It can be easy to ignore excellent plugins on WordPress. Sometimes you just want to write a damn blog post and move on with your day. But Yoast isn’t something to overlook. WordPress SEO by Yoast is a fantastic tool, yet it won’t do you much good if you don’t know how to use it well. Here’s an SEO tutorial that should help you with that: First, the WHY: Yoast is a plugin that makes sure you have your SEO ducks in a row. Having your SEO ducks in a row means that your post, with all the work you put into it, is worth your while. Optimized content is what will help drive traffic to your website and therefore your product/service/message. The time you spend with Yoast will absolutely be rewarded. So let’s get started!
Finding a keyword
The first step to using Yoast for a blog post is finding a keyword that fits. You can use a phrase, too, so you could say “toothbrush” or “toothbrush best practices,” and they would both work. To choose a good keyword, read over your blog post. What message are you trying to get across? Think of a couple of reasons why you wrote it. If your blog post is about flossing your teeth, you might come up with the following ideas:
- Oral care
- Gingivitis prevention
You may not even mention gingivitis in your post, but as the writer of a post like this, you know that flossing’s greater purpose isn’t to make your gums bleed–it’s to promote oral care. Beginning to think like this will help with your keyword-finding endeavors. If you need help searching for ideas, you can also use a word cloud tool for your post. After you have these ideas written down, go to Google Adwords. Sign in and under the Tools tab on the far right, select “Keyword Planner” from the dropdown menu. With this planning tool, you can type in some of the ideas you’ve already written down. Google will tell you what people are searching for related to that keyword. You want to try to find a balance between Low competition and a High number of monthly searches.
TIP: While sometimes unavoidable, try to steer clear of keywords that have apostrophes in them or other similar punctuation. If your keyword is “Alzheimer’s”, that apostrophe may goof up the optimization. If you can go with something like “dementia” instead, you might be more successful.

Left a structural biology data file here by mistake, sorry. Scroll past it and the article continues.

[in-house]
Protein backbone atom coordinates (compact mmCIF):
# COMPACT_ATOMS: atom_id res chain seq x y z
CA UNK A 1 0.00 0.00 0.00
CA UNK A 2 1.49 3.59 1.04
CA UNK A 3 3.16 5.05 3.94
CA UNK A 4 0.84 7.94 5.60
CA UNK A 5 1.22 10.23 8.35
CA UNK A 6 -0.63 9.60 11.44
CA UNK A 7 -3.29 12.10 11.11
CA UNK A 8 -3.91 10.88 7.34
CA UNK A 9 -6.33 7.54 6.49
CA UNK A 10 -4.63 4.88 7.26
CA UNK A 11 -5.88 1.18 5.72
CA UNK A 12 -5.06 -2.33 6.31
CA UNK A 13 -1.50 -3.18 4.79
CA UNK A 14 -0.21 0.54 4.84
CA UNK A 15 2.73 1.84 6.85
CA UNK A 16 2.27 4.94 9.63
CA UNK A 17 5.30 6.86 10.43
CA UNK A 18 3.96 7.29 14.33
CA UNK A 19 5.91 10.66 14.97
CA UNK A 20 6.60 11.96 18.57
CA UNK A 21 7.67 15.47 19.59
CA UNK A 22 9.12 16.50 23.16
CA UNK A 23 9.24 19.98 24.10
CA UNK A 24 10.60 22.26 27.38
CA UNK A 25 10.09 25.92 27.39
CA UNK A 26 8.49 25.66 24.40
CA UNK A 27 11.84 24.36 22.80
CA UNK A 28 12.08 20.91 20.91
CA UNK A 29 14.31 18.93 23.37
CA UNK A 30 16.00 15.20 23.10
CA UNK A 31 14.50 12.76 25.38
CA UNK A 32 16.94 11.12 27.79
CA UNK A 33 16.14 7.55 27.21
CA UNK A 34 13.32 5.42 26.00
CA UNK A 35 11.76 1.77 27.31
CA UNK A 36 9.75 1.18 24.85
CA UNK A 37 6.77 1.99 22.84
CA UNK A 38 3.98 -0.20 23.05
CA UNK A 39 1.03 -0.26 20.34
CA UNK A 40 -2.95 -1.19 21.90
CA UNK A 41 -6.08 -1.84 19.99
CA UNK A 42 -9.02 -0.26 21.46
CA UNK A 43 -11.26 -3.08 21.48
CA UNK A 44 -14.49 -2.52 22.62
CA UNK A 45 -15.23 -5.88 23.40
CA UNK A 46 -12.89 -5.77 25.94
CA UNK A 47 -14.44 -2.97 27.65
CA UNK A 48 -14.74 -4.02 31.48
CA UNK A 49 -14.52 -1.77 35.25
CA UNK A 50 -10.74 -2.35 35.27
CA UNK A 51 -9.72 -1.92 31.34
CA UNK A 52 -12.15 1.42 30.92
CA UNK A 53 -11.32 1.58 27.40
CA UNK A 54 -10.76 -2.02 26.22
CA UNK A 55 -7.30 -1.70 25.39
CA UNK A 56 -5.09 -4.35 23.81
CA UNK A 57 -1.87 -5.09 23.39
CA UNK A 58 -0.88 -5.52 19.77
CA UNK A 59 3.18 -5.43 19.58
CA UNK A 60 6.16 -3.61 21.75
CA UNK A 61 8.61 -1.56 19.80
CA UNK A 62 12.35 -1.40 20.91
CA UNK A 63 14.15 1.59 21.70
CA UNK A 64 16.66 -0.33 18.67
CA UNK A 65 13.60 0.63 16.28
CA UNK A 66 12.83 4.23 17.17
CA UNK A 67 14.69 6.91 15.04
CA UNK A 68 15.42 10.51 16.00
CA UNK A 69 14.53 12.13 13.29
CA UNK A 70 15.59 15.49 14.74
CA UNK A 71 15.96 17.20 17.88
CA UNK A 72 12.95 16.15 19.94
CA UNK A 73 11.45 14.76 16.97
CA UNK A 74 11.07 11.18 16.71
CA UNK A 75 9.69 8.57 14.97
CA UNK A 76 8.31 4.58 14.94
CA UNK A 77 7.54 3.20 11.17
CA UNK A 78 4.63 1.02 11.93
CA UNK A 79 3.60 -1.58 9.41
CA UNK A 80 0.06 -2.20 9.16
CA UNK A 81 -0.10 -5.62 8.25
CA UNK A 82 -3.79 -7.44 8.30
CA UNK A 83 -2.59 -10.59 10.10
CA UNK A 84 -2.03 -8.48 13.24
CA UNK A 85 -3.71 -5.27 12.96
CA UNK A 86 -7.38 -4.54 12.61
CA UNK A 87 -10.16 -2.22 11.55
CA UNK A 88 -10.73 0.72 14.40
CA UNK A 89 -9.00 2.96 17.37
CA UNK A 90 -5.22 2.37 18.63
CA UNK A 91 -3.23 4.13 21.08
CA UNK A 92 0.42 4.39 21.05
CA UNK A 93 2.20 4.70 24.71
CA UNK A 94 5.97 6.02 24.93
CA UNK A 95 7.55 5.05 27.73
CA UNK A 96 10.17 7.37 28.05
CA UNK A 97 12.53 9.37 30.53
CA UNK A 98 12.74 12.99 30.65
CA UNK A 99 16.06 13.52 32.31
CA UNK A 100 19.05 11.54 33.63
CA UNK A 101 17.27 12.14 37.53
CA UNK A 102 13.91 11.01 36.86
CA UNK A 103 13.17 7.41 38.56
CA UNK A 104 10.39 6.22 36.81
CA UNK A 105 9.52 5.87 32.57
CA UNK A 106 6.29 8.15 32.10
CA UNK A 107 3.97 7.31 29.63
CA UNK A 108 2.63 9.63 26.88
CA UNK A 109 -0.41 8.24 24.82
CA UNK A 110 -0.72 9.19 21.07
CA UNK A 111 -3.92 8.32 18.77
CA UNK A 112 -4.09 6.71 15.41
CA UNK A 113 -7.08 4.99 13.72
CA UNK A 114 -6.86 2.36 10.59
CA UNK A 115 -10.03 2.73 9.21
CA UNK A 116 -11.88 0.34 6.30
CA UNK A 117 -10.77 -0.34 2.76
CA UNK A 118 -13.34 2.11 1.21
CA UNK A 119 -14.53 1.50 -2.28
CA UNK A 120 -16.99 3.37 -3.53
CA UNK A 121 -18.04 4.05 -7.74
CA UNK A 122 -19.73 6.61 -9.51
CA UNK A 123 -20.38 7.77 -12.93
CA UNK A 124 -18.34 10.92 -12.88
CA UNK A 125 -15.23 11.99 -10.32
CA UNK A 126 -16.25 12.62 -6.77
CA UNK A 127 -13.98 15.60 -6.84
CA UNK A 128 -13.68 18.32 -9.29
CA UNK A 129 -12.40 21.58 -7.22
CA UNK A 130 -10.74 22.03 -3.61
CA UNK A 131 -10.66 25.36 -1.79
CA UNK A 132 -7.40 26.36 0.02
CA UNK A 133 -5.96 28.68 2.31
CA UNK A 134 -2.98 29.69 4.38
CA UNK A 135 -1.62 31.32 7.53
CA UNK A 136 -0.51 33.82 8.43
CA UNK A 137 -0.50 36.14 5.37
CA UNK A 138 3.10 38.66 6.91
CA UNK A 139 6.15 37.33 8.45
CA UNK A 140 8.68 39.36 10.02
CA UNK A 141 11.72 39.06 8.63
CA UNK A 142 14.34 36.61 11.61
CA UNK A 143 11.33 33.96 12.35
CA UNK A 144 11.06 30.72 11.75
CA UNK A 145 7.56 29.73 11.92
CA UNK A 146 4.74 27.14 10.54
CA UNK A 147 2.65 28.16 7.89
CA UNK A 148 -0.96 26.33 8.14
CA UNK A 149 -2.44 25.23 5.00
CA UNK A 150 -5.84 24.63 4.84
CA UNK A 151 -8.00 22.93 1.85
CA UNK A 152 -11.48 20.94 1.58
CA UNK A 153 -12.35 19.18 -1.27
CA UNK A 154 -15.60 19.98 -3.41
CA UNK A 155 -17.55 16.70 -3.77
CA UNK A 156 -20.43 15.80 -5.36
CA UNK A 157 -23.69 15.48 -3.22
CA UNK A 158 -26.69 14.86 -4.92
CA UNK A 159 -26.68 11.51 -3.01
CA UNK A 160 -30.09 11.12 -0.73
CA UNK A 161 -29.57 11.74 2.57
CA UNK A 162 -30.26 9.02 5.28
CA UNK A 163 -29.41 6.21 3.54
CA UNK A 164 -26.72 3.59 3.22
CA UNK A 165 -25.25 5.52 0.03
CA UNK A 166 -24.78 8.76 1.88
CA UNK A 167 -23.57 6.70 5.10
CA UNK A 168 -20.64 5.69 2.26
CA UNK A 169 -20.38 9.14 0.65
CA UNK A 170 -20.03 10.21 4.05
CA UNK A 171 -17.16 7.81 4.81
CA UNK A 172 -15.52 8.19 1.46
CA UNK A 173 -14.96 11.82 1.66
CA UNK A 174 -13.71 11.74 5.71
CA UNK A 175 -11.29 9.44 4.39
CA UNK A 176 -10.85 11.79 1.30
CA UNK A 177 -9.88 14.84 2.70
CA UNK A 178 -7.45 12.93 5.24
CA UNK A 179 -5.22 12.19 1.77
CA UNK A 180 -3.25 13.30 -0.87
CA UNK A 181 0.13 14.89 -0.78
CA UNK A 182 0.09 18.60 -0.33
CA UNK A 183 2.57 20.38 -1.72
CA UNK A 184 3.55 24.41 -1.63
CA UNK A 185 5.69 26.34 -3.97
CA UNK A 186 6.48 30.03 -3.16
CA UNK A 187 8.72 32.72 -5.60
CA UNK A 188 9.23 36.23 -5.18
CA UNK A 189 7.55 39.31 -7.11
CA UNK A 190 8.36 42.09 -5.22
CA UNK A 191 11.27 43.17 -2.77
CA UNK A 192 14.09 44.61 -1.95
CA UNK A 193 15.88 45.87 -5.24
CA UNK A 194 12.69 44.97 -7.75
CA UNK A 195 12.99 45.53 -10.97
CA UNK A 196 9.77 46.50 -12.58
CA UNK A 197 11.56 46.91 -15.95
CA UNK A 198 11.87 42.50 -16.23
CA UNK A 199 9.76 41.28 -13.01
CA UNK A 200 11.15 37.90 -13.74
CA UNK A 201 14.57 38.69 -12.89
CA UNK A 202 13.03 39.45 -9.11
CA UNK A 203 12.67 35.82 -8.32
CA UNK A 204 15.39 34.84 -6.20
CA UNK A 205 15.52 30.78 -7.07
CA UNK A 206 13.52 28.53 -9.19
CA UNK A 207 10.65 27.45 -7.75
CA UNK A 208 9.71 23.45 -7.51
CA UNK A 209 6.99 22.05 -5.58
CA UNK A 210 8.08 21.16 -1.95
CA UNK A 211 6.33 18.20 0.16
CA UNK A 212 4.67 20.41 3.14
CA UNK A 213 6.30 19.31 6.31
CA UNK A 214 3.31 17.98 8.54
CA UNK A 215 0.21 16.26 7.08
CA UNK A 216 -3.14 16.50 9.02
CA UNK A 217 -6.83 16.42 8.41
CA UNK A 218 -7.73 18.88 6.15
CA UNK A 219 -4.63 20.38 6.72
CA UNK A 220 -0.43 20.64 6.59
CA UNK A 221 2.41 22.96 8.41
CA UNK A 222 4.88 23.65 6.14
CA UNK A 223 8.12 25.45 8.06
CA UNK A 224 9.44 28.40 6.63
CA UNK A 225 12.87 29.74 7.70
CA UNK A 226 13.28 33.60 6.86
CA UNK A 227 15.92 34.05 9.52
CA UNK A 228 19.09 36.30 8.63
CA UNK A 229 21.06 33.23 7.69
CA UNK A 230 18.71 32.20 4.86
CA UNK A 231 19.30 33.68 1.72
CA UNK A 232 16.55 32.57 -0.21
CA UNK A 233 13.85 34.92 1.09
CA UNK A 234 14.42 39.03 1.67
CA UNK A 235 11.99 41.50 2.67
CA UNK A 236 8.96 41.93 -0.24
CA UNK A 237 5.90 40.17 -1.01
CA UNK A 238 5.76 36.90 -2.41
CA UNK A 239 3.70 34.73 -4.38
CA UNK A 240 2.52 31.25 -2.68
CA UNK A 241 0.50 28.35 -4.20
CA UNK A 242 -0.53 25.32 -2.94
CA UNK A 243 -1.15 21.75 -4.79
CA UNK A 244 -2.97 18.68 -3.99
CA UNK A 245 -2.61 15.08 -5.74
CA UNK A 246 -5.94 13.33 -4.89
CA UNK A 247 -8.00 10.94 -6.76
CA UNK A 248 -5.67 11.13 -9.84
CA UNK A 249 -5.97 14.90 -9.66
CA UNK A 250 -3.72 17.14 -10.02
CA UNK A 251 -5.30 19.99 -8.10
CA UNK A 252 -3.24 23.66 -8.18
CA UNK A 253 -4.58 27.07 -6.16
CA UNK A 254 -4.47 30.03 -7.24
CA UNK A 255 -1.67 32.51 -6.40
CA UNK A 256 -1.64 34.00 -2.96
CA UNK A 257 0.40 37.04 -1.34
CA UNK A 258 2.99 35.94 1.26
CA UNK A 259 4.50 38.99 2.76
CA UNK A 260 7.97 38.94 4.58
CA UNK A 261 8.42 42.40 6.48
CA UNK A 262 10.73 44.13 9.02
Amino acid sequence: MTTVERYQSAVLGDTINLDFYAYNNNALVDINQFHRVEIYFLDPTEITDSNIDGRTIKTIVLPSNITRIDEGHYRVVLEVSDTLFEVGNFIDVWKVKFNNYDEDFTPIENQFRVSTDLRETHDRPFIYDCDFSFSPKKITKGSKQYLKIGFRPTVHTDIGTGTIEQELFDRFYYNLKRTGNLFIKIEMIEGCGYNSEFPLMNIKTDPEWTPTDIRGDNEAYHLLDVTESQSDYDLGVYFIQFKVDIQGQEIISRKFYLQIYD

When coming up with your keyword, remember that this word or phrase will have to be used with some frequency in your post. If you think the keyword sounds starchy or something you don’t think works for your post, don’t use it! It may take some time to come up with a good keyword, and this is okay. This is probably the hardest part of using Yoast–the prep beforehand. [Tweet “It helps to come up with keyword ideas with Google Adwords before you even begin writing your blog post.”]
The circle of SEO
Yoast makes it easy to tell if you’re doing it right. After installing the plugin, you will begin noticing a small circle indicating how well optimized the post is for your keyword. You want that circle to be green. Right now this circle is gray because I have not typed in my keyword yet. If I type in a keyword and the dot turns red, that means I’ve not very well optimized the post. If it turns yellow, it’s “meh” and finally, green is gold!
TIP: If your circle isn’t changing color even as you make changes, go ahead and save the draft of your post to get it to refresh.
For this post, I’ve decided to use the keyword “SEO tutorial.” Although this post is about Yoast, its greater purpose is to optimize your blog post or article, so this keyword fits well. Be sure to not mislead your readers by using a keyword that isn’t really relevant to your content. This is considered a grave sin in the land of Google, and you SHALL be penalized.
Yoast it up
Scrolling down in WordPress past the main copy of your blog post, you will find your Yoast plugin. This is where the magic happens. Below is my plugin all filled in with my keyword. You can do as much or as little of it as you want, but I usually choose to do all of them. The snippet preview here is what will come up on the Google results list. The meta description is a little summary or hook that shows up on the snippet. If you do not put in a meta description, it will default to the first 156 characters of the beginning of your post. Refreshing my post now as I write this draft, my circle is green! Yay! I’m all done, right? I could be, especially if I’m in a rush. But there is more to Yoast. And that’s the “Page Analysis” tab. There are many tips on here, but for the sake of your time and mine, I’ve boxed three tips that help your SEO but have nothing to do with your keyword. The first box, the one about the slug, is referring to your URL. Yoast thinks my slug is too long. Yoast can bug off–I like my slug! That’s another thing–Yoast has tips and suggestions for you, but you do not have to make sure all the dots are green. You can take or leave any advice given to you. The second box there is about the Flesch Reading Ease test. I will not claim expertise on this test, but it basically determines if your copy is hard to read or not. If it’s hard to read, that doesn’t mean nobody will read it, but that definitely means fewer people will read it. Ease of reading comes with shorter sentences, non-jargon or non-pretentious vocabulary and shorter paragraphs. And finally, I have two outbound links in my post. This tells Google that I’m referencing other articles, which encourages engagement and interaction online. This practice has nothing to do with my keyword, but Google has the power to reward certain behaviors while writing a post, outbound links being one of them!